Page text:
[ Footnote 1 ] See Memorandum for the United States as Amicus Curiae 20-23. Counsel for the Government estimated during oral argument that the concurrent sentence doctrine is employed in the disposition of about 10% of all federal criminal appeals.
[ Footnote 2 ] See, e. g., Carrington, Crowded Dockets and the Courts of Appeals: The Threat to the Function of Review and the National Law, 82 Harv. L. Rev. 542 (1969).
[ Footnote 3 ] Like the Court, see ante, at 791, n. 7, I express no view on the question whether collateral consequences may constitutionally be imposed on account of a conviction which was denied review on direct appeal because of the concurrent sentence doctrine.
[ Footnote 4 ] This Court said in dictum in Hoag v. New Jersey, 356 U.S. 464, 471 (1958): "Despite its wide employment, we entertain grave doubts whether collateral estoppel can be regarded as a constitutional requirement. Certainly this Court has never so held." See also id., at 470-471; Sealfon v. United States, 332 U.S. 575 (1948); United States v. Oppenheimer, 242 U.S. 85, 88 (1916).
[ Footnote 5 ] See also Restatement, Judgments 68 (1).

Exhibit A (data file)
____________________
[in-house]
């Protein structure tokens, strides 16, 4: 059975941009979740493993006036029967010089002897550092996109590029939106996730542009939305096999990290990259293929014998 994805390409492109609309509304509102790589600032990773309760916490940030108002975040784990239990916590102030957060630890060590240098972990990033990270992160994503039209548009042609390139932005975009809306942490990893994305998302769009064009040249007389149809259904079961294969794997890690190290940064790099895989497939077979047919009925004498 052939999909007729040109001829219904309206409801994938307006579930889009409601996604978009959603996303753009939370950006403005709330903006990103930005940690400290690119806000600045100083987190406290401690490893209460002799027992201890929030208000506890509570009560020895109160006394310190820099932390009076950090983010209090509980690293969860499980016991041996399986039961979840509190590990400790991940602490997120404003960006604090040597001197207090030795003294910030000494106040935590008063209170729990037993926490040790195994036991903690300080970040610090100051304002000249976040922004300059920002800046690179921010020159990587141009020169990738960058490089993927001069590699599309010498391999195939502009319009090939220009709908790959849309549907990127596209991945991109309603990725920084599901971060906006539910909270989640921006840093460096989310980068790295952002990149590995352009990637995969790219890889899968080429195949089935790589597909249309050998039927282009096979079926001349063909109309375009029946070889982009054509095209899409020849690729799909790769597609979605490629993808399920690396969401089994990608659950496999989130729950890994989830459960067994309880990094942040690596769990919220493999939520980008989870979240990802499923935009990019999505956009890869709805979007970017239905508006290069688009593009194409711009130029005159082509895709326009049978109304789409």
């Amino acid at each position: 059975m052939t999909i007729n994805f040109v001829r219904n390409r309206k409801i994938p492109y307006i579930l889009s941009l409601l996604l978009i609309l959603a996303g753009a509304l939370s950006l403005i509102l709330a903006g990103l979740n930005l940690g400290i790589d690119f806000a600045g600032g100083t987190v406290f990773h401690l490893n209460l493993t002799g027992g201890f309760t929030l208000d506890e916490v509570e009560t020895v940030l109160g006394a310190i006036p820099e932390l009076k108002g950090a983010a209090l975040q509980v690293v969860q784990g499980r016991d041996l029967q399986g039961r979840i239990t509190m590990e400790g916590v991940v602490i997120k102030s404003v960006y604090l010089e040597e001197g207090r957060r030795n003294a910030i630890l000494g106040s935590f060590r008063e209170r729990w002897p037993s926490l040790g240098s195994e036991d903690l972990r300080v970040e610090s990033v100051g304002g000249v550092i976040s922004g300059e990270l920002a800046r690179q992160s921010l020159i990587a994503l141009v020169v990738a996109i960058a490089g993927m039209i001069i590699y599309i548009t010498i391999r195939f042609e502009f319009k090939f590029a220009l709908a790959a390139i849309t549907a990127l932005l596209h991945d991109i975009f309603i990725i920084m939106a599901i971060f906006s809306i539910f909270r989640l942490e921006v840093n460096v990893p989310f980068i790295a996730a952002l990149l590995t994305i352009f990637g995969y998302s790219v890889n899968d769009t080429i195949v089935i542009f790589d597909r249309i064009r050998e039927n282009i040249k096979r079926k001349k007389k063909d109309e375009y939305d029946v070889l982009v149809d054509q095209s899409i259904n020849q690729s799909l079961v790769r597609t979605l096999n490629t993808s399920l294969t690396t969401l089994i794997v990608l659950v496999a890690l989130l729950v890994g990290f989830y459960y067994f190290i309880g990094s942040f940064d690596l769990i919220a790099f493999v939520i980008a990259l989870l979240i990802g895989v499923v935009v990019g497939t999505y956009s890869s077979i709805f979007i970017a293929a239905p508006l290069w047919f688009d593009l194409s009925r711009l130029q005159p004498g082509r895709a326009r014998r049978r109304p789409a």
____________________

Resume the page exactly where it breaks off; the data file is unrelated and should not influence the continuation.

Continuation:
[ Footnote 6 ] The Court also suggests that the concurrent sentence doctrine should not be applied for the additional reason that the eventual length of petitioner's burglary sentence is "still in some doubt." See ante, at 793. Petitioner received a 10-year sentence following his first burglary conviction and a 15-year sentence after his second conviction. The latter sentence was subsequently vacated and resentencing ordered by a federal district court. See Benton v. Copinger, 291 F. Supp. 141 (1968). The State has appealed. Whatever the outcome of that appeal, I consider that the probability of petitioner's burglary sentence being reduced below five years, so as to make the concurrent sentence doctrine inoperative, is manifestly negligible.